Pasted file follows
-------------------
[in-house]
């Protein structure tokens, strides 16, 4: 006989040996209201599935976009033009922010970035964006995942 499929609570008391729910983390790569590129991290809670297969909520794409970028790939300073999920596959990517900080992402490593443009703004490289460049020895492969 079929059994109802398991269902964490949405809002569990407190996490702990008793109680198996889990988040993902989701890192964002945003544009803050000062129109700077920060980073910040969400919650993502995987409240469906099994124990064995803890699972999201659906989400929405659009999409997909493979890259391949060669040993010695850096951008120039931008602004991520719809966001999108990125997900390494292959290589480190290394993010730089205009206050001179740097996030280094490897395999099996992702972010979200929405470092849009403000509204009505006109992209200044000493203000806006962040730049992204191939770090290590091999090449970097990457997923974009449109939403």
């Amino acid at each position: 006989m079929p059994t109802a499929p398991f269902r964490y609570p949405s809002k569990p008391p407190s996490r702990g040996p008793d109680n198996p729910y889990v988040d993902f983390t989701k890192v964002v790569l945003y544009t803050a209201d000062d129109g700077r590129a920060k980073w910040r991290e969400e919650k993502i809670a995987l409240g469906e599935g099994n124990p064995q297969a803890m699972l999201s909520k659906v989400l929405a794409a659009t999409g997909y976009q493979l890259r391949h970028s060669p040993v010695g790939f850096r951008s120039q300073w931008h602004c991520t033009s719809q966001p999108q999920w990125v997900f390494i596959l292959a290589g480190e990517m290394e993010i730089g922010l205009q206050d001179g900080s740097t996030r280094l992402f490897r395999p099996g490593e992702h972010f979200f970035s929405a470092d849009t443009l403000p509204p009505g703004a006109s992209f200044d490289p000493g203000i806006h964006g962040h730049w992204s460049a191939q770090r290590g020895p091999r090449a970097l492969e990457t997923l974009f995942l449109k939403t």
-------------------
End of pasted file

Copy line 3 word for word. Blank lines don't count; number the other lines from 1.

């Amino acid at each position: 006989m079929p059994t109802a499929p398991f269902r964490y609570p949405s809002k569990p008391p407190s996490r702990g040996p008793d109680n198996p729910y889990v988040d993902f983390t989701k890192v964002v790569l945003y544009t803050a209201d000062d129109g700077r590129a920060k980073w910040r991290e969400e919650k993502i809670a995987l409240g469906e599935g099994n124990p064995q297969a803890m699972l999201s909520k659906v989400l929405a794409a659009t999409g997909y976009q493979l890259r391949h970028s060669p040993v010695g790939f850096r951008s120039q300073w931008h602004c991520t033009s719809q966001p999108q999920w990125v997900f390494i596959l292959a290589g480190e990517m290394e993010i730089g922010l205009q206050d001179g900080s740097t996030r280094l992402f490897r395999p099996g490593e992702h972010f979200f970035s929405a470092d849009t443009l403000p509204p009505g703004a006109s992209f200044d490289p000493g203000i806006h964006g962040h730049w992204s460049a191939q770090r290590g020895p091999r090449a970097l492969e990457t997923l974009f995942l449109k939403t």